So, does the OnePlus 5T now exist solely because competitors have already moved to 18:9 screens, and the OnePlus 5 could look outdated next to them? “That was our own decision,” Pei says, after conferring with Lau. “We see the 18:9 display to be a trend in the industry, and if we want to make flagships, we have to have the latest technology. It’s not a response to what other people are doing, this is just our philosophy.” That answer feels like a bit of contradiction, as the co-founders admit that the company is following a ‘trend’, but still insist that it isn’t a response to what others are doing.
OnePlus emphasises its relationship with its fans, who it says drive a lot of product development decisions. Do the co-founders think that they have disappointed those who eagerly snapped up the OnePlus 5 just a few months ago? “They should be happy they were able to buy it before it was sold out!” came the reply, with a laugh. “There’s a lot of people who actually want to buy the OnePlus 5 but they can’t buy it anymore.”
We asked if the company would roll out any exchange or loyalty offers for those who want to upgrade to a OnePlus 5T. “We tried this for a couple of products before [in India] but the response wasn’t very big, so the need for this isn’t very large.” We were surprised by this answer and probed further. “If you sell it privately, you can get a much better deal than by trading in; that’s almost always the case no matter which country you’re in.” There is logic to that, but we could still see fans appreciating some kind of gesture.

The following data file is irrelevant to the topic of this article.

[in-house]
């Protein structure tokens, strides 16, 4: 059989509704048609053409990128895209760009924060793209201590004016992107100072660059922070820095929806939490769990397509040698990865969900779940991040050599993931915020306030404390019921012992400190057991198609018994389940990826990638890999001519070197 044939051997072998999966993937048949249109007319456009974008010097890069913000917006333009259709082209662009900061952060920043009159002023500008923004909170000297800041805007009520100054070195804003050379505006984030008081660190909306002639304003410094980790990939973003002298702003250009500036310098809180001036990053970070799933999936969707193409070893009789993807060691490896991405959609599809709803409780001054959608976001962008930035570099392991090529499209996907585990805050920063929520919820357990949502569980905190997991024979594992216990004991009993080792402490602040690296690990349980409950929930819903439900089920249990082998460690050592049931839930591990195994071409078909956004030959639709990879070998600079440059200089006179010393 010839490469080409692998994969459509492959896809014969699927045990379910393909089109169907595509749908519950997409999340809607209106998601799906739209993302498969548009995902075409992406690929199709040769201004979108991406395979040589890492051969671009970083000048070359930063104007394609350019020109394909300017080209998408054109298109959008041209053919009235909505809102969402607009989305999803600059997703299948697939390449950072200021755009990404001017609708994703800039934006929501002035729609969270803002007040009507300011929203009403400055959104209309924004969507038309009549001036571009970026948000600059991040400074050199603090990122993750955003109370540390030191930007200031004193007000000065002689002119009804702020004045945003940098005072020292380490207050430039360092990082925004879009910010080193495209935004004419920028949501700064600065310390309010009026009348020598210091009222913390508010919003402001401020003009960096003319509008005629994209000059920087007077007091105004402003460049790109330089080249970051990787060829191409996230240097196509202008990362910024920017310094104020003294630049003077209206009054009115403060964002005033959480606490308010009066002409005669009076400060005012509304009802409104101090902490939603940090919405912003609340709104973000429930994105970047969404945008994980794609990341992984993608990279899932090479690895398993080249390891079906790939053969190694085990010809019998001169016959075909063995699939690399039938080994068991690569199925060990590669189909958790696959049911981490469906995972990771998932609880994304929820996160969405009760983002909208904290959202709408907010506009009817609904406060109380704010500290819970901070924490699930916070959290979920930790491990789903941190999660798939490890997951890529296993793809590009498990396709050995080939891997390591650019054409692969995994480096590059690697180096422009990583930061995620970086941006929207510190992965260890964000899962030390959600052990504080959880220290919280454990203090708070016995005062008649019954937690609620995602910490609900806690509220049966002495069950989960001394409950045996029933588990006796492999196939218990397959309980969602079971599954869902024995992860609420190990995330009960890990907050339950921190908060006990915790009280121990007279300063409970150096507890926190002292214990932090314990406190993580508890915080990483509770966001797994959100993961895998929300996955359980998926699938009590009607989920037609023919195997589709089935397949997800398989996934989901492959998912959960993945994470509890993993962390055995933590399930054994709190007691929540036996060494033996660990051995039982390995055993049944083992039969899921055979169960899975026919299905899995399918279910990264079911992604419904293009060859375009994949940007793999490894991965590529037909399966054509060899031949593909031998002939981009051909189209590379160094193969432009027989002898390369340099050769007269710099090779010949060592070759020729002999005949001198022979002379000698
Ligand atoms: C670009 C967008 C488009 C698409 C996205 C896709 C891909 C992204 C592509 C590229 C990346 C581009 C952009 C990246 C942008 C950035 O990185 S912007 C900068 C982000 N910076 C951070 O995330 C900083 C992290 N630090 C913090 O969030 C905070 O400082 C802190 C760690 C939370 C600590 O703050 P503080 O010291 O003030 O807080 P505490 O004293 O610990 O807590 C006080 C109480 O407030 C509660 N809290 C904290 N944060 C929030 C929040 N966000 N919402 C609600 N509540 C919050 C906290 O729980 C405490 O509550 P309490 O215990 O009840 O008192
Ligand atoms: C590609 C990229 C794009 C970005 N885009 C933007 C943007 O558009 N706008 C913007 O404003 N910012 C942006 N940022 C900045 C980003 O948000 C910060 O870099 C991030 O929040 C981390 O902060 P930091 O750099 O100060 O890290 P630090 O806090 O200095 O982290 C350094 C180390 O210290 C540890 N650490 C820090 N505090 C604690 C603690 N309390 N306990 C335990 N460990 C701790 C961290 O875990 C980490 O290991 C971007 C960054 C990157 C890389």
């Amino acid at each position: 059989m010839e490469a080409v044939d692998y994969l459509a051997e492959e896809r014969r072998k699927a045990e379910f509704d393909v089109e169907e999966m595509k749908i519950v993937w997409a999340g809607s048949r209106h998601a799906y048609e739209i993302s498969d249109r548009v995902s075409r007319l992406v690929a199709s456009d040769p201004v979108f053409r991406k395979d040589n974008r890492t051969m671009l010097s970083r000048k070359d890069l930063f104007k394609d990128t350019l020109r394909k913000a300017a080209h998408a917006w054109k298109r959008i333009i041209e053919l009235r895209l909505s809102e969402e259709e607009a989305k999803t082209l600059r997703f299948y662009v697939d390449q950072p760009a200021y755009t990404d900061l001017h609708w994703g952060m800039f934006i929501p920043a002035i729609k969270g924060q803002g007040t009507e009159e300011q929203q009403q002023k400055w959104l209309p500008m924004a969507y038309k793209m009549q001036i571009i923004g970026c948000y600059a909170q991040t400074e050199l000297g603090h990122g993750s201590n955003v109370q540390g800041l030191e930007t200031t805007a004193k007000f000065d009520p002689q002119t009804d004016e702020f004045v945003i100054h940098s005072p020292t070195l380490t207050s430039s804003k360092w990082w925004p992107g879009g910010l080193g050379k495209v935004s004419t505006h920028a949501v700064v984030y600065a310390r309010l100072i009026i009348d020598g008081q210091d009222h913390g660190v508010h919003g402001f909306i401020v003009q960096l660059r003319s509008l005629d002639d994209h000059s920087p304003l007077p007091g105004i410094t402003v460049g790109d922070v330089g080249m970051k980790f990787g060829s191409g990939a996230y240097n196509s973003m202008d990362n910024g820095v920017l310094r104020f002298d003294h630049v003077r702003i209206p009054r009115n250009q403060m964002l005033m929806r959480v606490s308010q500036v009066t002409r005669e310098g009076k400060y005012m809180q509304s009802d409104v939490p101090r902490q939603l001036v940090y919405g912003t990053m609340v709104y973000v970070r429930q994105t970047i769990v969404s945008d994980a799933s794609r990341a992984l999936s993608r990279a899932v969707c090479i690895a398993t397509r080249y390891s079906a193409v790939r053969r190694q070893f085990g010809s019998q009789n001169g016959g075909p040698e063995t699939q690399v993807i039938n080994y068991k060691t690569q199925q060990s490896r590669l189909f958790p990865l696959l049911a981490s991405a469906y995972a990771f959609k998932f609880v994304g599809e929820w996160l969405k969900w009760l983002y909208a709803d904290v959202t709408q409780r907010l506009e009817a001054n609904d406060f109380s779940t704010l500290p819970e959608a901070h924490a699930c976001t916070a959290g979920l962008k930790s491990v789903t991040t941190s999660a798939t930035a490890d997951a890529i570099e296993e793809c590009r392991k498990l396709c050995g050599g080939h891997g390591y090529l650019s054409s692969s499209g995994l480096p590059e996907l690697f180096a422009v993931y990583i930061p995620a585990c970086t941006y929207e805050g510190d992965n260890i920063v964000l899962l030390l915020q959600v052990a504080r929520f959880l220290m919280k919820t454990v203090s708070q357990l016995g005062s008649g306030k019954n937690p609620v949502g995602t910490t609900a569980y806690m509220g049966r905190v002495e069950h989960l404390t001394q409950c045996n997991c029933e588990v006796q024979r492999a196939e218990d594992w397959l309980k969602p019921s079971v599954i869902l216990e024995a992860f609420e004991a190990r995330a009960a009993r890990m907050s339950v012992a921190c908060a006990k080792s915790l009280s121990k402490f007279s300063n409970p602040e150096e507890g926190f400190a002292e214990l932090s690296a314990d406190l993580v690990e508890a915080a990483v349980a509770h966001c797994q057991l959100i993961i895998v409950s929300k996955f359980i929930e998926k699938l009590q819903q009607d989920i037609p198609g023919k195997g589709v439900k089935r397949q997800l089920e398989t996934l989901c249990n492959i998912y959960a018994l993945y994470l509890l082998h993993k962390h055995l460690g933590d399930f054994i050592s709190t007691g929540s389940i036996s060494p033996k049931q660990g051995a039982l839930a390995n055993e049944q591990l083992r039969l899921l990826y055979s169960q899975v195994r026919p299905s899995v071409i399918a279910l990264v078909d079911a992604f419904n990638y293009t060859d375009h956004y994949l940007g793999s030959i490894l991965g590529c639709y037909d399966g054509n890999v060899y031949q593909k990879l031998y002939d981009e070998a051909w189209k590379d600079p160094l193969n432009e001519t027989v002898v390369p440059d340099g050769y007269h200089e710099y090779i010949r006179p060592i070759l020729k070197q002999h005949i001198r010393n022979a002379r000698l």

The OnePlus One (Review) was priced at Rs. 21,999 but now the OnePlus 5T goes up to Rs. 37,999 – so how does the company decide what counts as a “flagship killer” these days? And do the co-founders think that they’re still on the original path of delivering top-end features at rock-bottom prices? “When we design products, we don’t start with the end price in mind,” Lau told us, speaking through Pei. “When we design flagships we look at all the technology that’s available and package it, and then we see how much it costs and decide on the pricing afterwards. That’s never going to change, and that we can promise.”
The OnePlus 5T is only available in one colour, Midnight Black. Why is the company reducing customer choice? Is it about simplifying logistics, or is there specific market research that says only black is desirable? Will there be more options or special editions over time? Lau and Pei chuckled, only saying “Today, we’re not going to answer this for you. It’s a cliffhanger!”